Ammoland Inc. by Greg Camp
Fayetteville, AR –-(Ammoland.com)- The U.S. Department of Education is considering a program to buy guns for teachers. This is not a statement that I ever imagined that I could make until recently, but such are the times in which we live.
These times do not include an increase in school shootings, it’s important to note. The impression that media headlines give us to the contrary, the risk of being shot at school now is about a fifth of what it was in the 1990s. The research is also slim on the question of whether media celebration—and there’s no other word that describes the coverage so well—of mass shootings inspires more of them, though that is at least a possibility.
It’s still early days with regard to the proposal, though there is a lot to think carefully about before a good decision could be made.
For one thing, while I am certainly a supporter of the right to carry firearms in public, a right that I exercise myself, I have to acknowledge that elementary and secondary schools present challenges that must be attended to. Teachers on those levels are acting in loco parentis, creating levels of responsibility that most of us don’t have. The straw man version of arming teachers presented by gun control advocates—guns being handed out to all takers with no questions asked—is a bad idea. If we are going to give guns to school employees, that program should include training in how to deal with an active shooter situation when the armed good people are obliged to defend others, rather than focusing on getting themselves out as expeditiously as possible.
But when we are spending public funds, there are also the questions of priorities and of evidence that must be taken into account. Given the Trump administration’s proposed cut of 13.5 percent of federal education spending in the 2018 budget, it’s worth asking whether we have the money for this latest program and what won’t get paid for as a result. Now if the argument is that we should end all federal funding of education, that is a different question. But if we are going to spend some money to promote education, there is a finite pie and not everyone gets a piece of the same size.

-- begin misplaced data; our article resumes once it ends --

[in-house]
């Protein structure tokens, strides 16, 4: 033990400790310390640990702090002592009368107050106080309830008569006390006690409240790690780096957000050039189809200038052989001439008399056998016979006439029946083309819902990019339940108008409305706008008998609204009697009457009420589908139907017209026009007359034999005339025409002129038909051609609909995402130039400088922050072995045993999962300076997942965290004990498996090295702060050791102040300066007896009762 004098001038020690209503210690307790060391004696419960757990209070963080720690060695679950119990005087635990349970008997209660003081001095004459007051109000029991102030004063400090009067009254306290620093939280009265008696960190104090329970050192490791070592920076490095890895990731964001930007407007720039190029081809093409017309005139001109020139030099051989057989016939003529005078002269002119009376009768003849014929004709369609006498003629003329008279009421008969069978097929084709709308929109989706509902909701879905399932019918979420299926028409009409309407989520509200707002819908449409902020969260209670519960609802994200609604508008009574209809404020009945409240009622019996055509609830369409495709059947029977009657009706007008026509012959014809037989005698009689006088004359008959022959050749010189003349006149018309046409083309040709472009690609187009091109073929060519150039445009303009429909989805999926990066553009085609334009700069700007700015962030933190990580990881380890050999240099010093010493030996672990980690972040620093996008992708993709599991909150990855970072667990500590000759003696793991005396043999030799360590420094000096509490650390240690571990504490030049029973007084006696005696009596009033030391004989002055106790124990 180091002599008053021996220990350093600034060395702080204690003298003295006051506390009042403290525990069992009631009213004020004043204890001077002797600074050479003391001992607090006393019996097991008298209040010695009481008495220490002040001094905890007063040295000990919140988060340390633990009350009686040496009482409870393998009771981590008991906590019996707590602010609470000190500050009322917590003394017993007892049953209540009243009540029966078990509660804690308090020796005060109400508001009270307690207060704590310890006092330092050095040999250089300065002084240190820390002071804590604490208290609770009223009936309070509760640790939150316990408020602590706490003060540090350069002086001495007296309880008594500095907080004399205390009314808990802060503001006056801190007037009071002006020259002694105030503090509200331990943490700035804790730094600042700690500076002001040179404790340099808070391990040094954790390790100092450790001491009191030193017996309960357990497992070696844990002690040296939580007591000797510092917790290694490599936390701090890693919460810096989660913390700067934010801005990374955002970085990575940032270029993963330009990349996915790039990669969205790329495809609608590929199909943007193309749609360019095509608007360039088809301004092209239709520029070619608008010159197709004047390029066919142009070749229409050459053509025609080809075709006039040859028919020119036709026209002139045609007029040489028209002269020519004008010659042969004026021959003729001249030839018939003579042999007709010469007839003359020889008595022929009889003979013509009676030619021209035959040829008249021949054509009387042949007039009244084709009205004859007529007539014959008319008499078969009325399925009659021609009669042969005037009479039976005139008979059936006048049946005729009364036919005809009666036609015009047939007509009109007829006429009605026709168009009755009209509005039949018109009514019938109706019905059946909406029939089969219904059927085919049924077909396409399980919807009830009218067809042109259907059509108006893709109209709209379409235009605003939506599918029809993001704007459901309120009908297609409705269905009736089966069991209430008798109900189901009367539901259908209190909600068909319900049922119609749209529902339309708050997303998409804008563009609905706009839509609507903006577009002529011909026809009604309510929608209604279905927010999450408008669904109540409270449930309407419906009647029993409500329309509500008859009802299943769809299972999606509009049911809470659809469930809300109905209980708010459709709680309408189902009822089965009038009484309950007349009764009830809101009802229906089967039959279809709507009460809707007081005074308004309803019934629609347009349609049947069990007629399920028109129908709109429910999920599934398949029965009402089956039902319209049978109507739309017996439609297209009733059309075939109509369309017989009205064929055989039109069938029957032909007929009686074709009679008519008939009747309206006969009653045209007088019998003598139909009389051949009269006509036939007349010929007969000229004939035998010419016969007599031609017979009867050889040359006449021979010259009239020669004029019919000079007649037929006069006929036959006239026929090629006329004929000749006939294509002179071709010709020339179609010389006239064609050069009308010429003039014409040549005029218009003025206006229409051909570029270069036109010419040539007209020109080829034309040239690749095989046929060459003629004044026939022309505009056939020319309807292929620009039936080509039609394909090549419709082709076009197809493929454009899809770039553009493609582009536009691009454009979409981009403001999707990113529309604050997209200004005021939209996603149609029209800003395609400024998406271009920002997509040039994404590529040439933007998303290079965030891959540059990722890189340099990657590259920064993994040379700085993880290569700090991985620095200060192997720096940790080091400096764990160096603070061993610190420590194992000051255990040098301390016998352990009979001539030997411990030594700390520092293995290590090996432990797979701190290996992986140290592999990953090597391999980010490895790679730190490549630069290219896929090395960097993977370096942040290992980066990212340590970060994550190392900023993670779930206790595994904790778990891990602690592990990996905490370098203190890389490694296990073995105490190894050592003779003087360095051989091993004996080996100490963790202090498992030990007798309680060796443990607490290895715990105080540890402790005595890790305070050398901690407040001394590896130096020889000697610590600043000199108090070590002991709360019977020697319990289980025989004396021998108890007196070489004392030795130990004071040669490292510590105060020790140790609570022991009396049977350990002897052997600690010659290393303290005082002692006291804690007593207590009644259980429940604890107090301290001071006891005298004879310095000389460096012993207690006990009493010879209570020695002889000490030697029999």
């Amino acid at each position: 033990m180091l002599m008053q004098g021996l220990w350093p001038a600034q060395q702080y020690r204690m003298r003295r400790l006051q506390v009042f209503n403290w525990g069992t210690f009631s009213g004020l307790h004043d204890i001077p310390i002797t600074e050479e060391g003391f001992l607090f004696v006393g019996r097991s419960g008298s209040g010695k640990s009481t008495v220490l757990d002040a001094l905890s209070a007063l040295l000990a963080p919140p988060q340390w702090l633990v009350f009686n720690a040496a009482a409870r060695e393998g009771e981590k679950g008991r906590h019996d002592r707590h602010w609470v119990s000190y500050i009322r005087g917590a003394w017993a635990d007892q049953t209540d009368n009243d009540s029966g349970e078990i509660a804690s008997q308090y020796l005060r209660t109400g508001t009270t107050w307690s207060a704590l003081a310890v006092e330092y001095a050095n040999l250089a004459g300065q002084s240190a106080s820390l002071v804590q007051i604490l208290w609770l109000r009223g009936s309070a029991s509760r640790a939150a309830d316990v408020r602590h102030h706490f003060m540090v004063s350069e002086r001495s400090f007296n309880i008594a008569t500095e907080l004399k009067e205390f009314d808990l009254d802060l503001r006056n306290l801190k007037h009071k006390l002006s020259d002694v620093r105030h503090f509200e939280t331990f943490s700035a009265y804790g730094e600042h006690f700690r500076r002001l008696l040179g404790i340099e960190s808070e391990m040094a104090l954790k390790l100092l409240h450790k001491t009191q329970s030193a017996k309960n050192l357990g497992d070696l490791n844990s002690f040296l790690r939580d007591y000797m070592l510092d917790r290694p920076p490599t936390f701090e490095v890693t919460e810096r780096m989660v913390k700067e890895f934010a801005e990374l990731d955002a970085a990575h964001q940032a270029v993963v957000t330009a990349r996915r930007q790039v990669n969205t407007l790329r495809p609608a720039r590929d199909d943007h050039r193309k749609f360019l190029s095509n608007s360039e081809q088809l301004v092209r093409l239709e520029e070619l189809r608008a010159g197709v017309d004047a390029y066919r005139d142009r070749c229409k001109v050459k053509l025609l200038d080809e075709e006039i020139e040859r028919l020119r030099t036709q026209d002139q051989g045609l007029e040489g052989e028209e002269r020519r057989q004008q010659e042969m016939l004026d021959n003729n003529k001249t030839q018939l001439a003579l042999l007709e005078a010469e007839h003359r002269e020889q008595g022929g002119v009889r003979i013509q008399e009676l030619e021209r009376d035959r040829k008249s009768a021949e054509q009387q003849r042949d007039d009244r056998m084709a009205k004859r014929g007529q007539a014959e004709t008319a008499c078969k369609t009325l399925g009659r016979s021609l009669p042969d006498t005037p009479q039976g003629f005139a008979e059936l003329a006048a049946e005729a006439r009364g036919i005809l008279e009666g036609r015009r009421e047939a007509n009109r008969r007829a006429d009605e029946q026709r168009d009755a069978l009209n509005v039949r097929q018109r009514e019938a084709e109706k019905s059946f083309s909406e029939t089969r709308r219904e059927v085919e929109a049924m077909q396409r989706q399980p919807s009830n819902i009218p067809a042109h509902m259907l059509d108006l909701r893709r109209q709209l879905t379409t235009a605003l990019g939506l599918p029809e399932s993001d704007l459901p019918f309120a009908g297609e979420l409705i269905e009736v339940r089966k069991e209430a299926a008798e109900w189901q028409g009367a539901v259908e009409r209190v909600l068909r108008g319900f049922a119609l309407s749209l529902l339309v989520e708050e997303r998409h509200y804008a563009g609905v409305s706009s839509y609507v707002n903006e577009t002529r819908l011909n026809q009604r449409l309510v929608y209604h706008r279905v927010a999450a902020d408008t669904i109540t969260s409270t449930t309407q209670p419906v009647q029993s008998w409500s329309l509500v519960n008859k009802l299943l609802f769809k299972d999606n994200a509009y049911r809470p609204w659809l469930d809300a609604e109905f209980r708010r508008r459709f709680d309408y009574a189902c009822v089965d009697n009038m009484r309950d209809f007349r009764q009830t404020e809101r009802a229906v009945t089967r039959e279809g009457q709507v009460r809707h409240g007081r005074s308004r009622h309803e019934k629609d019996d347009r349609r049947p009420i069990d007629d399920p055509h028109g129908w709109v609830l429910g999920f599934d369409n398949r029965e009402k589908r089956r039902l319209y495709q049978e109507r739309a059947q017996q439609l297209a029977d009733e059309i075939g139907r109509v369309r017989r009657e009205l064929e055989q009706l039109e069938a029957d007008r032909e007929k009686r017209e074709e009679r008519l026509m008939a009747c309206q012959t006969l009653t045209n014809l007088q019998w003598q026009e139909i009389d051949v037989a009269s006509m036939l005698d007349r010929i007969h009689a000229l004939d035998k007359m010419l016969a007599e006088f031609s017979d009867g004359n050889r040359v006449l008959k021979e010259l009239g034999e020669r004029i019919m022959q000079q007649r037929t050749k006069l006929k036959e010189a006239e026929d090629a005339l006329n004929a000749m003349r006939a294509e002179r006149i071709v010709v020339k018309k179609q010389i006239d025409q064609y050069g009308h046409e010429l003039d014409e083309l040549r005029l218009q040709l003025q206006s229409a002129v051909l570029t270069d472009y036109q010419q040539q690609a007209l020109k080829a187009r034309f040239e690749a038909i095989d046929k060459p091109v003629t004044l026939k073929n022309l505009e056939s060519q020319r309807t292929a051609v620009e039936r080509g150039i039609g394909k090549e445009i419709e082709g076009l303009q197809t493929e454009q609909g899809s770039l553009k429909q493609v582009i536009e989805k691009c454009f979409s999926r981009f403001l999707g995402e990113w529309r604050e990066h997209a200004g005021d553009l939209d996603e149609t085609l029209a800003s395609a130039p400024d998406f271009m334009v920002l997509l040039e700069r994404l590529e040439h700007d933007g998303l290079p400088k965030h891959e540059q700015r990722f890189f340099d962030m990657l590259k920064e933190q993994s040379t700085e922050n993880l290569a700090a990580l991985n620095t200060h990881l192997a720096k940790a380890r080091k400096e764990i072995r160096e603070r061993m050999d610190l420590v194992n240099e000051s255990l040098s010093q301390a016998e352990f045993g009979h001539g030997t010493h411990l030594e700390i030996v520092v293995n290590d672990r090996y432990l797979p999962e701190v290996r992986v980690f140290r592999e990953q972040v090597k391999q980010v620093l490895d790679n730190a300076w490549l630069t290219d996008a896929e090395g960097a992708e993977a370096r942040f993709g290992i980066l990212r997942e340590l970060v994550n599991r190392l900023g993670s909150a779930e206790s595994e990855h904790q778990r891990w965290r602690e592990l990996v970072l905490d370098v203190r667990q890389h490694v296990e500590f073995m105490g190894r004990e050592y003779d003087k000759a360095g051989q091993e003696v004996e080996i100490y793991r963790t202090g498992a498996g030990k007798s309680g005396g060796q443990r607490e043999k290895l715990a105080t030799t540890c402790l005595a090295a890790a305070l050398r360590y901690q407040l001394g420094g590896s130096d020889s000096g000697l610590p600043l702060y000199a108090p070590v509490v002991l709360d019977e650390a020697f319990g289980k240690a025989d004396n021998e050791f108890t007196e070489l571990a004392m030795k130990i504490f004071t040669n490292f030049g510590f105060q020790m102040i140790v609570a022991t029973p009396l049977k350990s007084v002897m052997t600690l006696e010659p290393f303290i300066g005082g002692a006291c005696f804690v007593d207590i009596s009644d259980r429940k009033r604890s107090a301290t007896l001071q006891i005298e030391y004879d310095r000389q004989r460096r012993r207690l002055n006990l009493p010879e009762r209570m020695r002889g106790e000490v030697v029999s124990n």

And then there’s the point about evidence. Claims, for example, about Israeli teachers being armed fall apart upon checking, and while it’s not clear how many teachers in America are carrying legally, the percentage of total educational staff throughout the country is small. The data set at the moment is insufficient to make broad claims.
This goes both ways, of course. Conclusive evidence that armed teachers would be a disaster is also lacking. The data on concealed carry license holders generally and how often we commit violent crimes are thin, but the State of Texas provides a good case study. The Department of Public Safety there publishes conviction rates of the state’s population and of people who are licensed to carry yearly. The latter category comes in at a fraction of one percent year by year. This suggests to me that letting some teachers who are willing to go through the process of getting licensed and trained in the specifics of school shootings would not be outrageous to try.
For the moment, let’s allow such teachers to arm themselves on their own. We can even let them use training programs as a part of their annual continuing education requirements. And then we’ll see what happens. Given the record of carry license holders, this is not a wild proposal. It also isn’t a leap to one answer without evidence.
The exercise of a right does not equate automatically to having that right funded by the government—the latter requires evidence that it’s a good idea. Let’s get the evidence for or against arming teachers and then we can decide where to go from there.
About Greg Camp
Greg Camp has taught English composition and literature since 1998 and is the author of six books, including a western, The Willing Spirit, and Each One, Teach One, with Ranjit Singh on gun politics in America. His books can be found on Amazon. He tweets @gregcampnc.